Dr. Hugo Strange is a mad psychologist who has set up Arkham City to house prisoners. Also, he knows that Batman is Bruce Wayne, whom he immediately locks up in said city. The city itself is split into four factions, each ruled by a different Gotham City super criminal: Joker, Two-Face, Penguin, and Ra’s Al Ghul are all playing for keeps with only Batman, with some help from Catwoman, able to stop all of them.
I feel they took everything that worked from the first game and added to it to make this game one amazing experience from start to finish. The brawling sections flow a lot better and there’s a lot more gadgets and the like to make these parts a lot more fluid and fun to play. The predator sections are the same in that Batman’s arsenal has been greatly improved to allow for even more non-lethal ways to take your enemies down unnoticed.
Truthfully, had I done nothing but play through the story and reviewed from there I would probably have called this a perfect game with nothing wrong with it and nothing totally pointless. Unfortunately, that’s not how I play games and that’s not how I review them either. For Batman games in particular I play through on the hardest difficulty and try to do 100% of everything, though I’m liable to give up if it doesn’t feel worth it to me. A good example is those super bosses at the end of Final Fantasy 7, Diamond and Ruby Weapon, true, I probably could max out my characters and beat them and get some pretty cool stuff doing so, but what then? The answer is: nothing at all! And I just don’t see a point in doing such a thing outside of getting to say you did so (or the Achievement/Trophy, if you care about such things).
For Arkham City, the only parts I didn’t do are the second half of the Predator Challenges because they went from being fun to being frustratingly difficult. I did all the Brawling Challenges (or whatever they’re called) just fine, maybe needed multiple retries on a few, but still I got all three medals on all 12 of them with all four characters and had fun doing it. I find this at least slightly ironic considering I felt the exact opposite way for Arkham Asylum, that the later Brawling Challenges were too hard and frustrating and the Predator Challenges much easier and more fun. Ah well, maybe they’ll get these right next time.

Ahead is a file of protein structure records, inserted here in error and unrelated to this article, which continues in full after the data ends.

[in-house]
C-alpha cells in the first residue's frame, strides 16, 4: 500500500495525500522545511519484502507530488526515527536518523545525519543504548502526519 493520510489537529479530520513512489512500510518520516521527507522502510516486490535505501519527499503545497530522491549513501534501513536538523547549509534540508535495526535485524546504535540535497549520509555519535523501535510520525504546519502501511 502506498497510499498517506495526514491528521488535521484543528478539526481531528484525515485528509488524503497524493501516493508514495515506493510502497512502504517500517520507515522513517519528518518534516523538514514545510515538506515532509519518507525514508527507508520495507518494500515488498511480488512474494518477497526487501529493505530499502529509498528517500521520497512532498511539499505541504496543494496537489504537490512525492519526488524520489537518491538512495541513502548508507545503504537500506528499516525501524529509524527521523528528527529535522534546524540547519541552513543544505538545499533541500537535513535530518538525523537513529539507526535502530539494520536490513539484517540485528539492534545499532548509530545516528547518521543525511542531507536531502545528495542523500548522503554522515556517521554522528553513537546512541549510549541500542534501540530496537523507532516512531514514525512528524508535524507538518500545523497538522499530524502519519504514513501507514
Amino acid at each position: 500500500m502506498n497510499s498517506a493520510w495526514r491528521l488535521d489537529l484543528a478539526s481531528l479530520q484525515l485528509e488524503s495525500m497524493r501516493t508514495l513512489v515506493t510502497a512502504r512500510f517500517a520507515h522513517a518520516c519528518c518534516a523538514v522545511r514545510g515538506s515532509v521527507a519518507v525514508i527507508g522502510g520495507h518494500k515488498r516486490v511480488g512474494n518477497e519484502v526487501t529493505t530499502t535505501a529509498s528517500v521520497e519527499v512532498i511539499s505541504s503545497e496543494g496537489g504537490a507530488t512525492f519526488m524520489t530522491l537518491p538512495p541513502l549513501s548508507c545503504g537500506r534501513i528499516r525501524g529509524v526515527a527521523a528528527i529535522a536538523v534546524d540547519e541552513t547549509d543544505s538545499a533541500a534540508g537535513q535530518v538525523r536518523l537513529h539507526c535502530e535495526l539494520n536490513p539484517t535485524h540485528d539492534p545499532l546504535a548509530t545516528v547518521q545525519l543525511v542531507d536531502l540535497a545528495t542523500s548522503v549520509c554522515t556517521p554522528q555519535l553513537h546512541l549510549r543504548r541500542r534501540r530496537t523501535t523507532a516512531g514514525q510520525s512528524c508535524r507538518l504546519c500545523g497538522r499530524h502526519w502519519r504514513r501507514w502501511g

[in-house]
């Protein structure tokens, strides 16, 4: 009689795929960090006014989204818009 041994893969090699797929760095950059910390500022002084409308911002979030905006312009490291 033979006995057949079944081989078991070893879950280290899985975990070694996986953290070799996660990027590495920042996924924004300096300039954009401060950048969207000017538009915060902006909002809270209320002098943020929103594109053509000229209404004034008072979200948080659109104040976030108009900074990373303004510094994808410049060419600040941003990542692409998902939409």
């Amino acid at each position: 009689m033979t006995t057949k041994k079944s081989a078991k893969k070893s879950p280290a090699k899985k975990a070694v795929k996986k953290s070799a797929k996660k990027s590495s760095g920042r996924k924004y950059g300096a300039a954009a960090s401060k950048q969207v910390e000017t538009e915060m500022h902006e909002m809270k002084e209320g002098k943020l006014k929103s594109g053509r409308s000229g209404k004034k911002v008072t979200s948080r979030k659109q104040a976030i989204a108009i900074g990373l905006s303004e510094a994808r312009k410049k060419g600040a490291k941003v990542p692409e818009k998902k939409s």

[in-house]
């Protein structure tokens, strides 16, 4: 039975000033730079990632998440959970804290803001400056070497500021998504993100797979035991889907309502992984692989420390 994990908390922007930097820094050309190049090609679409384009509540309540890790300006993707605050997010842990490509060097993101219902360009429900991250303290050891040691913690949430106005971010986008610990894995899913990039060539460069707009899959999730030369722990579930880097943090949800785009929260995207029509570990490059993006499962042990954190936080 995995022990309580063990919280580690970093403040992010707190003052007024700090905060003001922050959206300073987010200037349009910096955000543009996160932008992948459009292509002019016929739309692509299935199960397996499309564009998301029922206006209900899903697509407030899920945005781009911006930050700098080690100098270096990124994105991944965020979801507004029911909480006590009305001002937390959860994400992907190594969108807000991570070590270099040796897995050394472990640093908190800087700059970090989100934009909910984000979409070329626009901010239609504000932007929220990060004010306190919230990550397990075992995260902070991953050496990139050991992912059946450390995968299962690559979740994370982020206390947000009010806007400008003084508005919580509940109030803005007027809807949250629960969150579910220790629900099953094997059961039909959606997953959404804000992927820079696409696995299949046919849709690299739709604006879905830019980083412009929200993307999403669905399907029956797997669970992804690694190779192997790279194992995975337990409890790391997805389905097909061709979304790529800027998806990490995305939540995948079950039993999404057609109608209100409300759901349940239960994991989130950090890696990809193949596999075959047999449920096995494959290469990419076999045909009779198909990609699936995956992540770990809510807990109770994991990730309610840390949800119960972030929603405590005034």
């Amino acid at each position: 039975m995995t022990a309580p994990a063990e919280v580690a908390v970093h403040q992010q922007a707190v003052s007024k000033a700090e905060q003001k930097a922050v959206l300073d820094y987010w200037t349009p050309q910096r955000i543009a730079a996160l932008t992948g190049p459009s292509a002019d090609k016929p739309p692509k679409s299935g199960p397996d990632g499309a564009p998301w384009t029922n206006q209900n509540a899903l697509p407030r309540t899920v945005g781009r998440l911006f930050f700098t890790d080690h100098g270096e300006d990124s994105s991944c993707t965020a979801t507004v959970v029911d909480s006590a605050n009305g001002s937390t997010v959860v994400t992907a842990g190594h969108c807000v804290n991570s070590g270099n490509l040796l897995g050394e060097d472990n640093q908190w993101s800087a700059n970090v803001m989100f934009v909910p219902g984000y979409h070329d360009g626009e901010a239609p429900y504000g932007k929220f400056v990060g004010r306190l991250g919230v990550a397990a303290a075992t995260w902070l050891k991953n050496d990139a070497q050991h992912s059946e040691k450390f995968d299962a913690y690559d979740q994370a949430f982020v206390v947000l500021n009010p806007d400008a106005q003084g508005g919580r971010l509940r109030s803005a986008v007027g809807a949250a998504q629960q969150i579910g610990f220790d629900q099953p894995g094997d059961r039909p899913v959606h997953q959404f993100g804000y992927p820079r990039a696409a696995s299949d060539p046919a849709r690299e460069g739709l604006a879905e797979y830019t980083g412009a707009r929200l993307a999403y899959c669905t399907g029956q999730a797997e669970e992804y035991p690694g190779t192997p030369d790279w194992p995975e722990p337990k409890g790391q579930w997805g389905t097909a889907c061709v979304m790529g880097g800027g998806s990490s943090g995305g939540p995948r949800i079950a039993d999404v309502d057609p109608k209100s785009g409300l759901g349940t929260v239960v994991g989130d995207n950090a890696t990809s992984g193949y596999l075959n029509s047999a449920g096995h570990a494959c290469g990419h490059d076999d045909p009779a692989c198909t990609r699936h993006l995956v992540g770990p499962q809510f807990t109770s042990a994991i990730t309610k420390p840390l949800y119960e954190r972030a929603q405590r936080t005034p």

Also, I felt that many of the sidequests were just pointless. The ones that worked, like the Bane one where you’re hunting down Titan Containers to blow up, go along quite well with the main mission and you can do it as you go, essentially, or, like Mad Hatter’s sidequest, the story of it plays into the main mission or what’s going on. I mean, the Deadshot one (if you can even get these to trigger while doing the story) is just too against the grain with everything else. The main storyline has a ticking clock motif where you have to get things done before people die while also taking time to track a serial killer who’s off doing his own thing? What?
Playability: 3.2 of 4: Though everything is a lot smoother there’s one area where everything is kind of broken: stairs. This games does not like fighting on stairs, or doing silent takedowns on them, as it’s always kind of iffy whether it will let you land a punch or not. Also, I’m still not sure if this is my fault or not, but it’s always about 50/50 whether a blade dodge will actually register or if the knifed guy is just going to cut you
Fun Factor: 2.4 of 3: It’s great, aside from some really frustrating challenges for those of us who want to 100% everything with every character. Also, gets a bit boring after you beat the game and are just trying to finish up getting all the Riddler stuff and some pretty tedious side missions